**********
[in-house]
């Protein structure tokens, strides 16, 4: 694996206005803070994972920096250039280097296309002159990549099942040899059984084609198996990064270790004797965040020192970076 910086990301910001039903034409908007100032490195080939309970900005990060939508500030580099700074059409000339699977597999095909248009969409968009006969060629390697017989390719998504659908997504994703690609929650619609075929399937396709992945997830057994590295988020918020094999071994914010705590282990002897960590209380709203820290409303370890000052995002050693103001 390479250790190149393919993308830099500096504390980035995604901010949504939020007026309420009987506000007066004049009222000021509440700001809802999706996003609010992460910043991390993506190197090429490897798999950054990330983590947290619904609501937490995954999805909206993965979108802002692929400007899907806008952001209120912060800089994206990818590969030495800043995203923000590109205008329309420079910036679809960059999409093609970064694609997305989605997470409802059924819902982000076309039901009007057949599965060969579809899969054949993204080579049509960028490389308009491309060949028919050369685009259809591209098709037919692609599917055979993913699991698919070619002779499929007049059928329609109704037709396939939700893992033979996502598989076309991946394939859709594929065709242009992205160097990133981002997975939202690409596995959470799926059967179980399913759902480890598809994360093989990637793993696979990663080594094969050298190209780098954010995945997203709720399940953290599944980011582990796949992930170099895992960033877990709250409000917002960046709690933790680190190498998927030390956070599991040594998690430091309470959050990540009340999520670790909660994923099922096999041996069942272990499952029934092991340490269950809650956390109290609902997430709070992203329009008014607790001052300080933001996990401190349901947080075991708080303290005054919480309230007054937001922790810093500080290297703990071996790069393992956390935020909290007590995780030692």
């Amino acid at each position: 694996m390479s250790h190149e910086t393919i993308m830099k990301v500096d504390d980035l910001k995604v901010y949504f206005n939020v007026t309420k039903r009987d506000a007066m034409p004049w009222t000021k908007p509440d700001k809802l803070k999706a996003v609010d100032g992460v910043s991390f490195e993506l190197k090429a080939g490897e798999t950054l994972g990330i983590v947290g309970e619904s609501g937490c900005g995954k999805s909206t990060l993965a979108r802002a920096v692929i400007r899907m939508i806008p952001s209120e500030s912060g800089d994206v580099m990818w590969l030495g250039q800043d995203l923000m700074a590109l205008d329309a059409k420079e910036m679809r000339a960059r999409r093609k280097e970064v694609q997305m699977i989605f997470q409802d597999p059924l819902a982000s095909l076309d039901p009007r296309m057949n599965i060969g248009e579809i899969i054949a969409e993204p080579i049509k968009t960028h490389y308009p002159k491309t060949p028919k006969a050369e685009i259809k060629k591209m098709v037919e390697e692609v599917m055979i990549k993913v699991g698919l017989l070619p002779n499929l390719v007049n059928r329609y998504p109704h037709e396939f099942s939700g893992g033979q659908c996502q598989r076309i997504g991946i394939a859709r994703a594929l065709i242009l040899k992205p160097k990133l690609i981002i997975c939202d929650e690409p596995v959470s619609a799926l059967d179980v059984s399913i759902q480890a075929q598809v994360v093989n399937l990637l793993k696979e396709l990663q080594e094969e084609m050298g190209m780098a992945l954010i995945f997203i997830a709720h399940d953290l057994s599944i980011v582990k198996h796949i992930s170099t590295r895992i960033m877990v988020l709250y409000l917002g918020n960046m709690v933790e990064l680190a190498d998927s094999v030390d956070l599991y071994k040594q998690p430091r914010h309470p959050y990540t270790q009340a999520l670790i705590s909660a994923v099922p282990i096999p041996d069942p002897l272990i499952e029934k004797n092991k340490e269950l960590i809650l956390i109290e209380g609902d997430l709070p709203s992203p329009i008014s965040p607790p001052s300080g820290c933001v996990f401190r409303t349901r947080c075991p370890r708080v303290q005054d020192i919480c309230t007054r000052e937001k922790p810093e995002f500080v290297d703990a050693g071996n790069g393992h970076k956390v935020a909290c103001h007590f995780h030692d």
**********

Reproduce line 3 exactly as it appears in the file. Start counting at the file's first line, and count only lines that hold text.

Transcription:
């Amino acid at each position: 694996m390479s250790h190149e910086t393919i993308m830099k990301v500096d504390d980035l910001k995604v901010y949504f206005n939020v007026t309420k039903r009987d506000a007066m034409p004049w009222t000021k908007p509440d700001k809802l803070k999706a996003v609010d100032g992460v910043s991390f490195e993506l190197k090429a080939g490897e798999t950054l994972g990330i983590v947290g309970e619904s609501g937490c900005g995954k999805s909206t990060l993965a979108r802002a920096v692929i400007r899907m939508i806008p952001s209120e500030s912060g800089d994206v580099m990818w590969l030495g250039q800043d995203l923000m700074a590109l205008d329309a059409k420079e910036m679809r000339a960059r999409r093609k280097e970064v694609q997305m699977i989605f997470q409802d597999p059924l819902a982000s095909l076309d039901p009007r296309m057949n599965i060969g248009e579809i899969i054949a969409e993204p080579i049509k968009t960028h490389y308009p002159k491309t060949p028919k006969a050369e685009i259809k060629k591209m098709v037919e390697e692609v599917m055979i990549k993913v699991g698919l017989l070619p002779n499929l390719v007049n059928r329609y998504p109704h037709e396939f099942s939700g893992g033979q659908c996502q598989r076309i997504g991946i394939a859709r994703a594929l065709i242009l040899k992205p160097k990133l690609i981002i997975c939202d929650e690409p596995v959470s619609a799926l059967d179980v059984s399913i759902q480890a075929q598809v994360v093989n399937l990637l793993k696979e396709l990663q080594e094969e084609m050298g190209m780098a992945l954010i995945f997203i997830a709720h399940d953290l057994s599944i980011v582990k198996h796949i992930s170099t590295r895992i960033m877990v988020l709250y409000l917002g918020n960046m709690v933790e990064l680190a190498d998927s094999v030390d956070l599991y071994k040594q998690p430091r914010h309470p959050y990540t270790q009340a999520l670790i705590s909660a994923v099922p282990i096999p041996d069942p002897l272990i499952e029934k004797n092991k340490e269950l960590i809650l956390i109290e209380g609902d997430l709070p709203s992203p329009i008014s965040p607790p001052s300080g820290c933001v996990f401190r409303t349901r947080c075991p370890r708080v303290q005054d020192i919480c309230t007054r000052e937001k922790p810093e995002f500080v290297d703990a050693g071996n790069g393992h970076k956390v935020a909290c103001h007590f995780h030692d």